His reception on Sunday and the very obvious respect and affection he continues to have amongst the supporters of the club was heart-warming, just as it was to hear from Gunny himself that he is more than welcome back at the club now and is a frequent guest at home matches where, as he said, he has even ‘made up’ with David McNally – the man who sacked him and sent him home, via the slow train from Exeter on that, for Gunny, dark footballing day back in 2009.
It was also good to see Grant Holt back in Norwich, as slightly bemused as always, it would seem, at the continuing adulation he has amongst the club’s support. Holty, it turned out, very nearly didn’t sign for us at all. At the time we were negotiating with Shrewsbury for his signature, it was alongside, according to Holty himself, “around thirty” other clubs who wanted him, one of which was Colchester United, then managed by both our and his future gaffer, Paul Lambert. Holt had been holed up at the Holiday Inn by the ground for a few days whist the club, not unreasonably, but, as far as he was concerned, unnecessarily, procrastinated over the medical that all player go through prior to signing for a new club.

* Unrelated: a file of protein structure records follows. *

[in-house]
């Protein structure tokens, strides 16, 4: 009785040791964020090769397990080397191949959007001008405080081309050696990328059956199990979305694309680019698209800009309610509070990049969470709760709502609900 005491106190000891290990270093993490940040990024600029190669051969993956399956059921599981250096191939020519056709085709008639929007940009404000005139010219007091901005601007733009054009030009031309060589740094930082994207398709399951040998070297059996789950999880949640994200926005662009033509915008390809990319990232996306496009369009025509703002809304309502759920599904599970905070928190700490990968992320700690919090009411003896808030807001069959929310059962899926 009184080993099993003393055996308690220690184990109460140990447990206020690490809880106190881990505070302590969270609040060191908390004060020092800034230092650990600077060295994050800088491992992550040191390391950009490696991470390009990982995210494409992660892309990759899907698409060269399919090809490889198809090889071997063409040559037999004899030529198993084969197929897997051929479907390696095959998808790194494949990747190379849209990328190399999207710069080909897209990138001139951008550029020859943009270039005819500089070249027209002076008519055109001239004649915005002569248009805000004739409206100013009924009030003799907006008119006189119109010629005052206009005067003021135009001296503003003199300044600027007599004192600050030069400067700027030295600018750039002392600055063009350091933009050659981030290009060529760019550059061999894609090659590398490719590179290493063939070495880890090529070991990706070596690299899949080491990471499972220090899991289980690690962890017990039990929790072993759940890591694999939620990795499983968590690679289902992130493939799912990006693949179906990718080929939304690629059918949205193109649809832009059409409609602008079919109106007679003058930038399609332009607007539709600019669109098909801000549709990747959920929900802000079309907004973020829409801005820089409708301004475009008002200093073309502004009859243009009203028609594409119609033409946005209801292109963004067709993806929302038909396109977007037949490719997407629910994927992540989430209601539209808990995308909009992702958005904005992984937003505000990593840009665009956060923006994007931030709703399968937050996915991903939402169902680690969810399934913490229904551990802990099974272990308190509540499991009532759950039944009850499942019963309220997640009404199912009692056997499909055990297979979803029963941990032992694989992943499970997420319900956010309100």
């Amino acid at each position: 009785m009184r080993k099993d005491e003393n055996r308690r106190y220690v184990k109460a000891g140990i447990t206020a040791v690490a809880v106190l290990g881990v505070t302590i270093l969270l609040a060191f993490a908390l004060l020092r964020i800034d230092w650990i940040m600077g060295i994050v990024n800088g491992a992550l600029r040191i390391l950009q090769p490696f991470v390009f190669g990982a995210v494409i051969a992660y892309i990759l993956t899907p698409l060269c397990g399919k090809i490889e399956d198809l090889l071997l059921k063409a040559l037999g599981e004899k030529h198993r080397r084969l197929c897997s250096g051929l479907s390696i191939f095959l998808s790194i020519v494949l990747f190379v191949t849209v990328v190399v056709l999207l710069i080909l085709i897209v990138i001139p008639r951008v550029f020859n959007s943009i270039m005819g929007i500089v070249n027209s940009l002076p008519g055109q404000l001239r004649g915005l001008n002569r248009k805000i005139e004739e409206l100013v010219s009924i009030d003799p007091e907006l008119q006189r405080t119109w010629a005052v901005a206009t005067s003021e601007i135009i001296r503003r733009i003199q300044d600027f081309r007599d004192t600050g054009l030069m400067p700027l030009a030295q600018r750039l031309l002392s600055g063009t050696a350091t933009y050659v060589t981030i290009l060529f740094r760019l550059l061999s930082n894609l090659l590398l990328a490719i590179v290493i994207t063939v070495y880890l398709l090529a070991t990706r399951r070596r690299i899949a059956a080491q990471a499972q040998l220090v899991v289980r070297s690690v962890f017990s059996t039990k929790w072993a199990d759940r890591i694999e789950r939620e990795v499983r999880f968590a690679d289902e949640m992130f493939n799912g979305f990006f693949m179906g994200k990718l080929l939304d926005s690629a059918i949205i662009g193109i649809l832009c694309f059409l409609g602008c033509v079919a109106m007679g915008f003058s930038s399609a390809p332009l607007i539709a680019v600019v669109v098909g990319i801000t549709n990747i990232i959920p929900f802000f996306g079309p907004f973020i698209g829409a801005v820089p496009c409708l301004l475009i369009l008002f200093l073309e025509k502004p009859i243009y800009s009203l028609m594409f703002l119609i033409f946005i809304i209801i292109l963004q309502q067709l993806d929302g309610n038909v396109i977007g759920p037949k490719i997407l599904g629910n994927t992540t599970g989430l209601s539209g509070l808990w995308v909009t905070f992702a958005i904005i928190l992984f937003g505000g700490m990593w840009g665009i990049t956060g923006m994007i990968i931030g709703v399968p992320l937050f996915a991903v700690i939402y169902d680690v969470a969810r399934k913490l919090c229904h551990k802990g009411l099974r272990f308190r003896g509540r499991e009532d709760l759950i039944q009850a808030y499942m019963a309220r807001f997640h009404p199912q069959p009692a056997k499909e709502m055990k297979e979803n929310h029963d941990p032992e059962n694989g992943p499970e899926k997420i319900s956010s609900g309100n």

Holt eventually admitted to Bryan Gunn that the whole affair was beginning to frustrate him, suggesting that the club make up their minds once and for all – either sign him or say he had failed the medical and call the whole thing off. Gunn spoke to Delia Smith and Michael Wynn Jones and persuaded the club owners to give the deal and the finance required the go ahead, assuming, in the process, that the two proverbial little issues that had shown up at the medical would not prove to be a problem.
Which, of course, they did not.
Holty chose the interview he had with City fan and Sky Sports presenter Simon Thomas to confirm that he and his family are in the process of relocating back to Norwich to live on a permanent basis, although he did go on to add that “nothing should be read into it” with regard to a pending role back at the club and that his immediate priority is to carry on playing.
It would seem, therefore, that his dream of ending his playing days with Carlisle may now never become a reality although, who knows, maybe Colchester United may now, six years later, finally get their man?
The other guest who I would like to give a particular mention to is Iwan Roberts, he whose arrival on the Open stage was greeted with chants of “Iwannnn, Iwannnn” – and not only from the floor but up in the Balcony as well. It was a nostalgic flashpoint for those who remember him as the man who led the line so ably during his time at the club and who never, ever hid, even when things weren’t going his way.